Public cloud-based vendors understand that they are always at risk of being exposed. As a result, they take preventative and precautionary measures to always test their platform. Since the risk of exposure is significantly higher, they are diligent about putting in place security measures; this is seen as an investment in their service.
Software as a service (SaaS) providers will therefore persistently take measures to control who has access to the platform and ensure that they have perimeter defense and intrusion detections in place to prevent unauthorized network traffic from entering the product infrastructure. SaaS providers also contract data centers that provide the highest levels of physical security and environmental controls. These providers will make certain that data will be encrypted in transit, for example, as the data is exchanged between the end user and the cloud provider as well as at rest when the cloud provider stores things like call recordings, user data, and metrics.
Security as a service or add-on
SaaS providers will see single sign-on (SSO) and Multi-factor Authentication (MFA) as core to their offering while an on-premises vendor may see that as a value feature to charge for. For example, UC vendors often charge for call encryption or for Secure Sockets Layer (SSL) certificates.
Boundaries expanded beyond brick and mortar
The change in working from anywhere has meant that an inherently secure, in-office environment now needs to be extended to a network outside of the organization and to devices sourced by the end user. From a Unified Communications perspective, the domain of an in-office phone has moved to an app on a desktop, a browser, or a mobile device via an internet connection. As a result, the customer using an on-premises platform needs to be as diligent as the Unified Communications as a Service (UCaaS) provider, but also repeat this diligence across their entire software stack.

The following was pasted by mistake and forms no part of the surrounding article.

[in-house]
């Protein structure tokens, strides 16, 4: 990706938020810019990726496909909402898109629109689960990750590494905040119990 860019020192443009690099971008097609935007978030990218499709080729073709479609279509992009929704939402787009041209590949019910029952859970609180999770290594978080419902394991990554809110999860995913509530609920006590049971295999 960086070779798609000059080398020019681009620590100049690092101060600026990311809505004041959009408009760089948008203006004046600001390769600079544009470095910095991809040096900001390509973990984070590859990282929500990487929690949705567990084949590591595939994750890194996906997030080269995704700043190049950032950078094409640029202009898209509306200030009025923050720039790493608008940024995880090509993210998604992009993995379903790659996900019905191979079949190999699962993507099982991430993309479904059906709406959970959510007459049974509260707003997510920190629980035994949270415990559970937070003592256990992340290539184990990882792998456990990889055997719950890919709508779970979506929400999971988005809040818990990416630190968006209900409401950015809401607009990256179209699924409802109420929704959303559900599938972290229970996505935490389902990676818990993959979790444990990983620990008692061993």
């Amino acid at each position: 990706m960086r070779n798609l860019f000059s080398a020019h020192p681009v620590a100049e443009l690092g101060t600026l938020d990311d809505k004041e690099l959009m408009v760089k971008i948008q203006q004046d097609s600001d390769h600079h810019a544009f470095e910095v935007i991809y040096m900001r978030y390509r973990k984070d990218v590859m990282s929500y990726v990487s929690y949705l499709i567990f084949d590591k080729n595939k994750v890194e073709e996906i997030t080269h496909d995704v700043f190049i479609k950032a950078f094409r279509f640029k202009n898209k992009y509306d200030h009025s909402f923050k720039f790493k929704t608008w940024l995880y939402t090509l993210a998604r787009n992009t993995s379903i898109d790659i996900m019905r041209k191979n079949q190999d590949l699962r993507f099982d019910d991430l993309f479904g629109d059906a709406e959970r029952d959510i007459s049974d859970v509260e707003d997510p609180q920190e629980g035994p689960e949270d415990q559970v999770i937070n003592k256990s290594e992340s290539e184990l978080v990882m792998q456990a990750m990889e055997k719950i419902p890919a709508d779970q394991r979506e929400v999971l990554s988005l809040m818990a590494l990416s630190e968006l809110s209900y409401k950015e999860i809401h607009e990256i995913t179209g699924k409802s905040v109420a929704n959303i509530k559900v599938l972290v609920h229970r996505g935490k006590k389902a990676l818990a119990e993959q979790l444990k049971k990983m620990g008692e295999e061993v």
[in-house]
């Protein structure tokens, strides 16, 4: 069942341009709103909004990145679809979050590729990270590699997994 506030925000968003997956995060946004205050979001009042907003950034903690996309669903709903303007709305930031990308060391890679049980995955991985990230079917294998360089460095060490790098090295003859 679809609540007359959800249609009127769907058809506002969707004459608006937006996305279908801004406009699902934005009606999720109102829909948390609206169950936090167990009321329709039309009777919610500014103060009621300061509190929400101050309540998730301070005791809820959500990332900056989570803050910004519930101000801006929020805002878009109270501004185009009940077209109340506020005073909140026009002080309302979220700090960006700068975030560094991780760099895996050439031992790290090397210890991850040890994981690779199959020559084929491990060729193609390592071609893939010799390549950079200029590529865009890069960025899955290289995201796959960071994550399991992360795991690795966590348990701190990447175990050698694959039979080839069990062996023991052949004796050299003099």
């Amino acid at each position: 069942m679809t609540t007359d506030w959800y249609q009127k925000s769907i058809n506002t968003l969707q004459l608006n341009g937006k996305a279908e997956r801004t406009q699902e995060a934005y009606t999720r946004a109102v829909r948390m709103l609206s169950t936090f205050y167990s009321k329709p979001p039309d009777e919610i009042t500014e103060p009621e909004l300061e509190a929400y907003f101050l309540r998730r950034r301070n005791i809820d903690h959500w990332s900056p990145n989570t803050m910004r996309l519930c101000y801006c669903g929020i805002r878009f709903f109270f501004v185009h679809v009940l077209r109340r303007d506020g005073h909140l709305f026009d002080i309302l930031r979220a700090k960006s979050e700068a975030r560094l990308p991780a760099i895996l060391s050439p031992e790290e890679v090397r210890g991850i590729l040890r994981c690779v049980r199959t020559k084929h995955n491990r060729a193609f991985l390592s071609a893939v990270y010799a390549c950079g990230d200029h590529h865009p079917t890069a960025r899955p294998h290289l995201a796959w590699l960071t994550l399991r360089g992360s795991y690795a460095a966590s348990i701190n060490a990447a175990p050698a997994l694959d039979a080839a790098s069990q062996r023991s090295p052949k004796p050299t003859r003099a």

Consider if multiple vendors can play nicely
Few applications operate in standalone mode. For example, a Unified Communications platform may need to operate in a Microsoft 365 or Google Workspace framework and will need a contact center, reporting, etc. For an on-premises platform, they may need to add a third-party call recorder in order to capture the IP voice traffic. Often, the encryption on the handsets is disabled to allow the call recorder to do that or to add a Session Border Controller (SBC) that decrypts the messages. SIP Trunks connected to an on-premises telephone system are often not encrypted. Some Tier 1 providers insist on a private network to circumvent this, but most of the Tier 2 and below do not. (Here are some examples of Australian SIP trunk providers accredited for a sample on-premises telephony vendor showing lack of SIP TLS support.)
Reducing the IT vendor stack can reduce security exposure. For instance, GoTo provides unified communications tools like phone, meeting, messaging, customer engagement, contact center, and webinar, as well as IT management and support like remote monitoring and management (RMM), IT automation, patch management, ticketing, remote support, and more, all from one vendor.
The bottom line: How hands-on are you prepared to be?
On-premises software deployments have the benefit of being customized to a specific requirement. This customization, however, can be expensive both to implement and to maintain securely. Cloud-based solutions reduce complexity and take on many of the security responsibilities otherwise left to the customer.
GoTo is dedicated to monitoring and continuously improving our security as well as technical and organizational measures to better protect sensitive customer content. We are always evaluating industry standard practices regarding technical data privacy and information security and strive to meet or exceed those standards. Our security programs are comprehensive and dedicated to all facets of security. For more information across all GoTo products please visit our trust resource center.